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There’s bipartisan optimism that, somehow, the next month will yield a deal to extend the payroll tax cut through the end of 2012. But even if that happens, the tax policy world won’t go quiet because Congress must confront all ofthe Bush-era tax cuts set to expire in December. In the meantime, serious work (even if it is behind the scenes) is continuing on an overhaul of the entire IRS code.
Like so many of the most influential aides on Capitol Hill, Batchelder is manifestly smart and has multiple diplomas from prestigious universities to show for it: an undergraduate degree from Stanford University, a master’s in public policy from Harvard University’s Kennedy School and a law degree from Yale University. When not accumulating impressive-looking sheepskins, she worked at an anti-poverty organization, a major law firm and in a state Senator’s office.
The majority of her career, though, has been in academia. Starting at the New York University School of Law in 2005 as an assistant professor, she became an associate professor in two years and a full professor a year after that. Along the way, she also became a visiting law professor at Harvard and an affiliated scholar at the Urban-Brookings Tax Policy Center.
Since joining the Finance Committee staff two years ago, Batchelder has become a very visible presence on Capitol Hill, often appearing on the dais at hearings and alongside Chairman Max Baucus as he roams the hallways. Though Baucus’ job demands an enormous amount of political acumen, the Montana Democrat (who also went to Stanford) has an intellectual side that Batchelder works to complement. As an academic, her work probed the theoretical underpinnings and social effect of tax law. One of her ideas was to replace the estate tax with a simpler inheritance tax. Another was to expand the use of refundable tax credits.
To be sure, not all of Batchelder’s ideas translate easily into a debate that’s possible in the current political environment. Still, when he hired Batchelder, Baucus said she would help him explore ways to overhaul the tax system, and he has lived up to his promise by holding a series of hearings on the subject.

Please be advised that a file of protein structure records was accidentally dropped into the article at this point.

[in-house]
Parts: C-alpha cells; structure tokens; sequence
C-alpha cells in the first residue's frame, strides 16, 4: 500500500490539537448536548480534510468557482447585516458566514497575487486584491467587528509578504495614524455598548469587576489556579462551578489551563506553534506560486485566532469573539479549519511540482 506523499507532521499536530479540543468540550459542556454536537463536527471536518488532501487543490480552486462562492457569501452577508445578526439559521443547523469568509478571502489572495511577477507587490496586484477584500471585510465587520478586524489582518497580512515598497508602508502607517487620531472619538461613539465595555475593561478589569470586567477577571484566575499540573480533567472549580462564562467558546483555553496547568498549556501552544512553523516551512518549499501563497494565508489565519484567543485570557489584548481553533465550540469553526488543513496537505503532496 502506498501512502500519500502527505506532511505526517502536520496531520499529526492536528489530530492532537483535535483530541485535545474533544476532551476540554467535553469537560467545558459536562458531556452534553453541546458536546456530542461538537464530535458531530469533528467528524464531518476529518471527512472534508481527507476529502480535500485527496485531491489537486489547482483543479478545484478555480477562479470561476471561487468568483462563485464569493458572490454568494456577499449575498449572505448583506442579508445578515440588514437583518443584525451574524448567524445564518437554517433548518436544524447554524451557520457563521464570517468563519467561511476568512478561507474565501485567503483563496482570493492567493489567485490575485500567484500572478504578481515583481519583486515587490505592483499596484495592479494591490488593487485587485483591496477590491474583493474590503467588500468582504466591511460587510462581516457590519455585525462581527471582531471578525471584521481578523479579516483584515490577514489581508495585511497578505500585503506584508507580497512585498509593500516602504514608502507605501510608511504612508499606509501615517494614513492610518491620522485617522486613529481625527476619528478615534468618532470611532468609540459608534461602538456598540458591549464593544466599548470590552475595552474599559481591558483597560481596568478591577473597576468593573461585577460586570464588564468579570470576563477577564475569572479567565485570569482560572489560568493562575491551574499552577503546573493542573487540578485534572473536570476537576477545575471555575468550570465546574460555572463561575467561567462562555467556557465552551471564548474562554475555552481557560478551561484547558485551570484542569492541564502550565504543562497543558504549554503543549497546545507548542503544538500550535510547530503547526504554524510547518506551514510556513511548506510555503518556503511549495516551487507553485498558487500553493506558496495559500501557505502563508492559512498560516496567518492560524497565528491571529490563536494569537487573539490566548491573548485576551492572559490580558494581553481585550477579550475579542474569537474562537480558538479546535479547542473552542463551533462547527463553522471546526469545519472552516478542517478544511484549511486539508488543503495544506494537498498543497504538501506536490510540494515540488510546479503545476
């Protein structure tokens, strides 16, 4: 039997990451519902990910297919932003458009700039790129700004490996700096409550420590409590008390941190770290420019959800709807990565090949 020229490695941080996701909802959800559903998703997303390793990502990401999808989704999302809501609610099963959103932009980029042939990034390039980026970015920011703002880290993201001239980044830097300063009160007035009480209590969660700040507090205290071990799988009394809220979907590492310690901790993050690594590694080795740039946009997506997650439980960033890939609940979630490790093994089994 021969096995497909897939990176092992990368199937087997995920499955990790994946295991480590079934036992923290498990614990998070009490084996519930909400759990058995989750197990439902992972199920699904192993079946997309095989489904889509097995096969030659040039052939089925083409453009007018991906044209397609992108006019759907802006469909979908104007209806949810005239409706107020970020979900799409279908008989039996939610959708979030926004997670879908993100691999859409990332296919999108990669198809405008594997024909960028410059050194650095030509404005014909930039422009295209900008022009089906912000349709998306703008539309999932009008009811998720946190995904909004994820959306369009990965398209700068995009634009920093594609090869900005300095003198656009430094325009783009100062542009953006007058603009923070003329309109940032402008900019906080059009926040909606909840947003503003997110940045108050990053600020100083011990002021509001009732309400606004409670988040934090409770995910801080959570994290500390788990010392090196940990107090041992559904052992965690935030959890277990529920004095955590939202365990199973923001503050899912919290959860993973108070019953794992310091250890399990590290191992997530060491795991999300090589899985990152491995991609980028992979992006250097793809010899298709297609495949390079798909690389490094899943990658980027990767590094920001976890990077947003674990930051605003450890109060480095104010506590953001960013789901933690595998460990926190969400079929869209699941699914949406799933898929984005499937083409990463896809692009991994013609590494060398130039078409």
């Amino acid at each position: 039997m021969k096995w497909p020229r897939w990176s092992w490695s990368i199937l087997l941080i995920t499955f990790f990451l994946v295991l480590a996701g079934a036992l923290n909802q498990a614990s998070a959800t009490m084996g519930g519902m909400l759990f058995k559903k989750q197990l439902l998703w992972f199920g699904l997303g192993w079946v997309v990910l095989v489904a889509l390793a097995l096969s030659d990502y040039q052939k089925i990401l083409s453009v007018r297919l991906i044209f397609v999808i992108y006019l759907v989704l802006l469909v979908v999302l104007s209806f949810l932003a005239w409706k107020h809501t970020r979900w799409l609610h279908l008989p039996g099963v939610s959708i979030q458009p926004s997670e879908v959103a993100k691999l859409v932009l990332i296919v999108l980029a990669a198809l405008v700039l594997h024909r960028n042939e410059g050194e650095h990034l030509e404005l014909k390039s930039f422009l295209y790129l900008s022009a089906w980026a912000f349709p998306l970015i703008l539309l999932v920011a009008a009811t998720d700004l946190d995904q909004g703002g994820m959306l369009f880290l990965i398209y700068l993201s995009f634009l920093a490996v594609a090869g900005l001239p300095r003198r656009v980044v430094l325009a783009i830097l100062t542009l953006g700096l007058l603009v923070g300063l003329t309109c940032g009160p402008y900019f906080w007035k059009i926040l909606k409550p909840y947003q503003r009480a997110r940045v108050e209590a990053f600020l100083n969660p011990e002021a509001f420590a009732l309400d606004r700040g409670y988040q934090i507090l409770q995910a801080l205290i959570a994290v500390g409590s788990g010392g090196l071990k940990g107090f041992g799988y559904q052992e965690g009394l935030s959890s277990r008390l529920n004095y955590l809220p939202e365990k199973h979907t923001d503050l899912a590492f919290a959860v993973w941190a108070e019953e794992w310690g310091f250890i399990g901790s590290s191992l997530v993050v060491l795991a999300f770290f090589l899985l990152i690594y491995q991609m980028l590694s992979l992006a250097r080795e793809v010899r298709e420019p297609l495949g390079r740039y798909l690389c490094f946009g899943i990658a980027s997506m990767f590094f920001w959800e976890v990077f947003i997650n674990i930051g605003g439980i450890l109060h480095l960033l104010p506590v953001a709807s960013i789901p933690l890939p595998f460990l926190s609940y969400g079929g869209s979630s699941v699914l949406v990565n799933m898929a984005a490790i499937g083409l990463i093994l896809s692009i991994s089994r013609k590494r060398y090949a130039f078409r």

Though the tax code may not undergo any major changes this year, the prospect that it might in the near future is taken seriously by lobbyists. Should political conditions ever catch up with the Finance chairman’s ambition, there is little question that Batchelder will be one of the most important people in Washington, D.C.
— Sam Goldfarb
After a 10-year hiatus, Beeman was summoned back to Capitol Hill a year ago by what he described with a laugh as a “cryptic email” from House Ways and Means Staff Director Jon Traub, with whom he previously worked on the Joint Committee on Taxation. “Any interest in coming back to the Hill?” the message read.
The committee’s newly installed Republican chairman, Dave Camp (Mich.), was committed to advancing a comprehensive tax overhaul, Traub said, and wanted to assemble a team with Hill experience, technical expertise and patience for a glacially slow legislative process.
Beeman, a veteran tax lawyer for Venable and Ernst & Young and a four-year veteran of the Joint Taxation panel, was the man for the job, Traub suggested.
For his part, Beeman was lured by the prospect of enacting a broad overhaul of the tax system, an elusive legislative priority since the last major rewrite in 1986. It’s a cause near to his heart, and he was excited by Camp’s vision.